liberals that the days of deferring to the party were over. He became 
what the financial world would call the angel investor for an entirely 
new kind of progressive venture.

To understand why Soros matters, you have to slog, however briefly, 
through the mind-bending swamp of the nation's campaign finance laws. 
Democrats in the 90's became obsessed with erasing the Republican 
advantage in fund-raising, so much so that it was fair to wonder which 
party wasn't representing the rich and privileged. Under Clinton, who 
became the most powerful money magnet the Oval Office had ever seen, the 
Democratic Party and its various committees began sucking up mountainous 
contributions from what are known in politics as access donors -- 
corporations, Wall Street firms and trade associations whose leaders had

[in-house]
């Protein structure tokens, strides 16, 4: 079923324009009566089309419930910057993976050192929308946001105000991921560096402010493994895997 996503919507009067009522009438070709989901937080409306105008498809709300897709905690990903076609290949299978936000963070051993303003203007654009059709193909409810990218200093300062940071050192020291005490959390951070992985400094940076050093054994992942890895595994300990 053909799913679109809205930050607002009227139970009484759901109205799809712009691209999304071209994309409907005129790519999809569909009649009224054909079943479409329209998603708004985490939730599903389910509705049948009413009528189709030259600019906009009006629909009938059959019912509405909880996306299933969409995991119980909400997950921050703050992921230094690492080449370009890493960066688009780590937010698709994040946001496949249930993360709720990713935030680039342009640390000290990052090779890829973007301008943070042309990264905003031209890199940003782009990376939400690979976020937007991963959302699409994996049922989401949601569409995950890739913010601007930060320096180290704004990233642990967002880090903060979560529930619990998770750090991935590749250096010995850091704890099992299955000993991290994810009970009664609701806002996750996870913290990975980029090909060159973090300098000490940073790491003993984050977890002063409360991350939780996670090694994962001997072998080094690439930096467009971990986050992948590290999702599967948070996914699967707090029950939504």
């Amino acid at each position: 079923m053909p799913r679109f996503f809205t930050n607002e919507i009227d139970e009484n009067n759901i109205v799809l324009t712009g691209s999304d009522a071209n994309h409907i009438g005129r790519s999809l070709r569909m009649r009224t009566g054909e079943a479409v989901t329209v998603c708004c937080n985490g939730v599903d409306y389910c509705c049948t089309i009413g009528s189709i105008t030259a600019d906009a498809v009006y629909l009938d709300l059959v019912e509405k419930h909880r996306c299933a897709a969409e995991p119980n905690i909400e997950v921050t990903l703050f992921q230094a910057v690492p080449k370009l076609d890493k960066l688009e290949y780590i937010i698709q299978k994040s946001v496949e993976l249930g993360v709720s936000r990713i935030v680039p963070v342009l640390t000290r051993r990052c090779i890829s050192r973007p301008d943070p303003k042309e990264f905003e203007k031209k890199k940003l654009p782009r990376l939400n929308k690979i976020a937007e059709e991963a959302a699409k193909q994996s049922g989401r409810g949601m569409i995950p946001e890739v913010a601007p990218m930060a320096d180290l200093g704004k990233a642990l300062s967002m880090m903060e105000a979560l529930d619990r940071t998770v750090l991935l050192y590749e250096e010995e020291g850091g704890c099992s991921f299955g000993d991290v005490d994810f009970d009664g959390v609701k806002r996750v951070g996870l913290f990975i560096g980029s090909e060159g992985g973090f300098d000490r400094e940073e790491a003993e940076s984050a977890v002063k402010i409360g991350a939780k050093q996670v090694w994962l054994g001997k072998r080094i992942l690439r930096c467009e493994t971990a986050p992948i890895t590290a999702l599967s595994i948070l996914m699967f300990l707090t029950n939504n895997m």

an interest in certain legislation or who coveted a ride on Air Force 
One. Unlike the ''hard money'' checks that an individual might write to 
a candidate, these corporate contributions to the party were ''soft 
money,'' meaning they had no legal limits; it was as if both parties 
were drawing cash from an endless equity line, with power as its only 
collateral. During the 2000 presidential election cycle, lawyers and law 
firms gave more than $33 million to the Democratic Party, while 
securities and investment firms anted up more than $25 million, 
according to the nonpartisan Center for Responsive Politics.

For ideological donors like Soros, whose goal was to effect changes in 
Democratic policy, these were not the best of times. You could give 
millions of dollars in soft money to the Democratic Party, if you were 
so inclined, but a lot of ideological donors were not. (Soros gave 
$100,000 to the party in the 2000 cycle.) Donors had no control over how 
the money was spent -- badly, a lot of them suspected -- and because the